Healing Diet for Hypertension
Written by Hello_docja for
Hypertension is the medical term for high blood pressure. High blood pressure occurs when the blood pressure within the arteries is constantly elevated. This condition is a health risk as it results in the heart being strained working harder to pump blood around the body. Over time the heart is damaged and there is an increased risk of heart disease and stroke. High blood pressure also can result in other conditions, such as congestive heart failure, kidney disease, and blindness. Behaviors that increase your chances of developing these diseases can be controlled. Some of these risk factors are:
- Poor diet
- High cholesterol
- Physical inactivity
Unfortunately, there are some risk factors which cannot be controlled or altered. They are ageing, genetic and hereditary traits within families.
Healing diet to lower elevated blood pressure
A healing diet not only corrects poor eating habits but also addresses other habits or behaviors which directly or indirectly contribute to elevated blood pressure. These are:
- Poor diets
- Nutrient poor diets
- Deleterious eating habits
- Frequent snacking
- Junk food diet
- Psycho-social conditions
- Medications which interfere with normal metabolic rate e.g. some psychotropic drugs
- Endocrine functions
A healthy eating plan can both reduce the risk of developing high blood pressure and lower a blood pressure that is already too high.
The DASH diet is still highly regarded as a useful guide to prevent and control hypertension. DASH is the acronym for “Dietary Approaches to Stop Hypertension.” The rationale behind this diet is foods that are low in saturated fat, total fat, and cholesterol contribute to the lowering of blood pressure. This diet, and high in fruits, vegetables, and low fat dairy foods.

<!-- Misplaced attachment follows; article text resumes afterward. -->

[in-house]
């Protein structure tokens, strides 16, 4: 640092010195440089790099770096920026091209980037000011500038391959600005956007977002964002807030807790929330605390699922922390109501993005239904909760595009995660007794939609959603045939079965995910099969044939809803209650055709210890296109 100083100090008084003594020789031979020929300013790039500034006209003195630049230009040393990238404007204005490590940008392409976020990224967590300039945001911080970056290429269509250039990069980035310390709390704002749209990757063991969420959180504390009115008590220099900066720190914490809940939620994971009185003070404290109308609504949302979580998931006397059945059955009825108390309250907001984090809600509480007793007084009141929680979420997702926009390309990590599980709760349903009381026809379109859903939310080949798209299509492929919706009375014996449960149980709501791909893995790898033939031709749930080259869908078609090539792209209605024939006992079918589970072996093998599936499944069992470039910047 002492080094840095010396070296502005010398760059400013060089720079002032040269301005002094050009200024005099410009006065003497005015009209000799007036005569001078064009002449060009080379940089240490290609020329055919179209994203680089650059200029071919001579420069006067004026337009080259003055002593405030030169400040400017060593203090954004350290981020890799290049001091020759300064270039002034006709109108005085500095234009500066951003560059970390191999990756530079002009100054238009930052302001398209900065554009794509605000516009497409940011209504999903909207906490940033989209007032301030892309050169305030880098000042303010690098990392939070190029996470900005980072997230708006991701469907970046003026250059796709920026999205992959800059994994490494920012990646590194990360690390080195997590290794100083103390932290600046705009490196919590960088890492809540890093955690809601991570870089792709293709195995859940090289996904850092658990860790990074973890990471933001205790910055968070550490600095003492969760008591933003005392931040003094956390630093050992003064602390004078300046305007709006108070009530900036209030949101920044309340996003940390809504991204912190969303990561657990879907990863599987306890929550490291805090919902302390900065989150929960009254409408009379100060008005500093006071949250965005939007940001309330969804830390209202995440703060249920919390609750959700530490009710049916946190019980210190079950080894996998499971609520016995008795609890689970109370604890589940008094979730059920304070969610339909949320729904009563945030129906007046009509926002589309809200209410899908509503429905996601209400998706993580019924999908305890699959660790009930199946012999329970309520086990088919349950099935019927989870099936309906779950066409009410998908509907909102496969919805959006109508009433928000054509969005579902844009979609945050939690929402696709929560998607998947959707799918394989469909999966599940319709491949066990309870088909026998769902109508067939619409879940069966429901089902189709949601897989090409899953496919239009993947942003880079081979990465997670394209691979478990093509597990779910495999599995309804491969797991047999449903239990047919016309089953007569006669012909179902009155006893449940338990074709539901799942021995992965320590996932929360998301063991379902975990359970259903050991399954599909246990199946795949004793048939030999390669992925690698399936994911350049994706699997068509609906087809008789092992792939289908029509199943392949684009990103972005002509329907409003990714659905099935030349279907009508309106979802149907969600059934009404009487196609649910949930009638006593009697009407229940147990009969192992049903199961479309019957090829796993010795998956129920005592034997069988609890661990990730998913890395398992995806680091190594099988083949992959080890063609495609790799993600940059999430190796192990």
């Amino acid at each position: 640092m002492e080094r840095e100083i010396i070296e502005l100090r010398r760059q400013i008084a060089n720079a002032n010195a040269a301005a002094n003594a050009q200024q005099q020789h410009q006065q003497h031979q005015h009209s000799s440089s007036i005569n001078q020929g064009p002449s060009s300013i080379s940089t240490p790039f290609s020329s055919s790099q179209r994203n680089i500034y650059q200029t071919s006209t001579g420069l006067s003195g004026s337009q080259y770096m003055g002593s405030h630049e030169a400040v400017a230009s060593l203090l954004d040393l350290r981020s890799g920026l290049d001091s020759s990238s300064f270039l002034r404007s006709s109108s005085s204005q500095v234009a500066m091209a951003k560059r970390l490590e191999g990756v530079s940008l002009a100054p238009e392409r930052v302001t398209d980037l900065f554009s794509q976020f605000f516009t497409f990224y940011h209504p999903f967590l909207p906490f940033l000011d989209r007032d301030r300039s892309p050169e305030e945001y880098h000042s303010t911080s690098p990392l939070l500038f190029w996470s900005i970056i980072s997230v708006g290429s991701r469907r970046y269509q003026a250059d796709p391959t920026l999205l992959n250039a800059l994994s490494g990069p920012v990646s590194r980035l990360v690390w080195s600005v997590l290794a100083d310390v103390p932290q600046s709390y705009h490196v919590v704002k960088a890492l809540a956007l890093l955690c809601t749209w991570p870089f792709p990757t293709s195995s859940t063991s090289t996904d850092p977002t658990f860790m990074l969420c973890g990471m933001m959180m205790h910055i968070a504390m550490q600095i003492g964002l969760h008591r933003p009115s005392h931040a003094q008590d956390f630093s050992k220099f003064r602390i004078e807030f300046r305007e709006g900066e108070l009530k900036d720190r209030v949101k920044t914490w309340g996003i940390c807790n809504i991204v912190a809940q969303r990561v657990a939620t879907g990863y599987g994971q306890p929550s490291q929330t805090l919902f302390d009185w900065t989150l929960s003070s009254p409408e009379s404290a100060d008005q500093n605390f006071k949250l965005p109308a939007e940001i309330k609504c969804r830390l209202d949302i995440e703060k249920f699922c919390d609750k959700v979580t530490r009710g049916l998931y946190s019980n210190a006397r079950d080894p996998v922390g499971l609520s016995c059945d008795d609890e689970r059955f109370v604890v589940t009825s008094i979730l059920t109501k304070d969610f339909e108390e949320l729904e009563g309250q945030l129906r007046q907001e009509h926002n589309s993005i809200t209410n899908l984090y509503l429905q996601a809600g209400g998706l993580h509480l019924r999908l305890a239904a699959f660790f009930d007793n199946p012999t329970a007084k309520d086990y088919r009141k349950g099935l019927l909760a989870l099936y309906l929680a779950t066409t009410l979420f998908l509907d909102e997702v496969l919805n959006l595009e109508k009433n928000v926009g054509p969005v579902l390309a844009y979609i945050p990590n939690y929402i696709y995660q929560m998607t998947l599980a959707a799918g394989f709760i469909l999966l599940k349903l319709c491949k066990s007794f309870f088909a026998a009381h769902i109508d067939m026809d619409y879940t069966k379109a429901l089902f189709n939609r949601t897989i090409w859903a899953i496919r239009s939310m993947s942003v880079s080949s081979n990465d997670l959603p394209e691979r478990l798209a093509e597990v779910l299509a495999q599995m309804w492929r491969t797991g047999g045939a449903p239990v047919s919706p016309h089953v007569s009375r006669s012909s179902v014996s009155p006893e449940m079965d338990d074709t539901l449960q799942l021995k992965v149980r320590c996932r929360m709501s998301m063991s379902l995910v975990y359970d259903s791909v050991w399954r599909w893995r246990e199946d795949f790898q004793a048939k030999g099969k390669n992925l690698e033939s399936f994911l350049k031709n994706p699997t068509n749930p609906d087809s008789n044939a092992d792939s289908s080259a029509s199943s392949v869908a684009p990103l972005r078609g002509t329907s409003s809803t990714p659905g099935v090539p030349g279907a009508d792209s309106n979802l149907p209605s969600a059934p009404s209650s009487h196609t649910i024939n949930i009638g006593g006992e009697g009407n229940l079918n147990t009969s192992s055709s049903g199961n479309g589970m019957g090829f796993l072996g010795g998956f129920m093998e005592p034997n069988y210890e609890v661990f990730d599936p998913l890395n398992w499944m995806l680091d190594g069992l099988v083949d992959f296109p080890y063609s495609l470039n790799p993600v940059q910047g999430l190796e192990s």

The DASH eating plan includes:
- whole grains, nuts & seeds
- low amounts of sodium (including salt)
- low amounts of sugary food & drinks
- high in potassium, calcium, and magnesium
- high animal protein with low fat e.g. fish and poultry with the fat trimmed off
- high fiber (fruits and vegetables)
Tips for a wholistic healing plan to maintain a normal blood pressure
- Start off with a food diary to note daily (for 1 week) what you eat, how much, when, and why. If you frequently snack note this as well as well the types of snacks. Do this for several days. You’ll be able to see where you can start making changes.
- Maintain a healthy weight
- Check with your health care provider for a weight loss plan
- Lose weight slowly using a healthy eating plan (see plan below). Healthy eating and physical activity will help you to achieve your goal
- Start a physically active routine
- Engage in physical activity for a total of 30 minutes daily or at least 3 times weekly. Some suggestions are walking, cycling, swimming and aerobics. More active and flexible persons may wish to play tennis or other ball games.
- Note that in addition to sporting activity, everyday activity such as walking, using the staircase gardening and household chores will help you to reach your physical activity goals.
- Follow a healthy eating plan
- Set up a healthy eating plan with foods low in saturated fat, total fat, and cholesterol, and high in fruits, vegetables, and low fat dairy foods such as the DASH eating plan.
- Remember to lose weight the total calories for the day must be decreased by at least 500 calories
- Reduce sodium in your diet
- Choose foods that are low in salt and other forms of sodium.
- Dietitians suggest the use of herbs to make meals more flavorful without adding more sodium.
- If you drink alcohol it is recommended one drink a day for women and two drinks a day for men.
- Adhere to the prescription drugs to control your blood pressure. The lifestyle changes will lower your blood pressure and your healthcare provider will adjust the medications
the prescription drugs to control your blood pressure. The lifestyle changes will lower your blood pressure and your h
Consider engaging a wholistic therapist or health coach to help you with emotional challenges and stressful lifestyles which could be contributing to poor eating habits and by extension hypertension.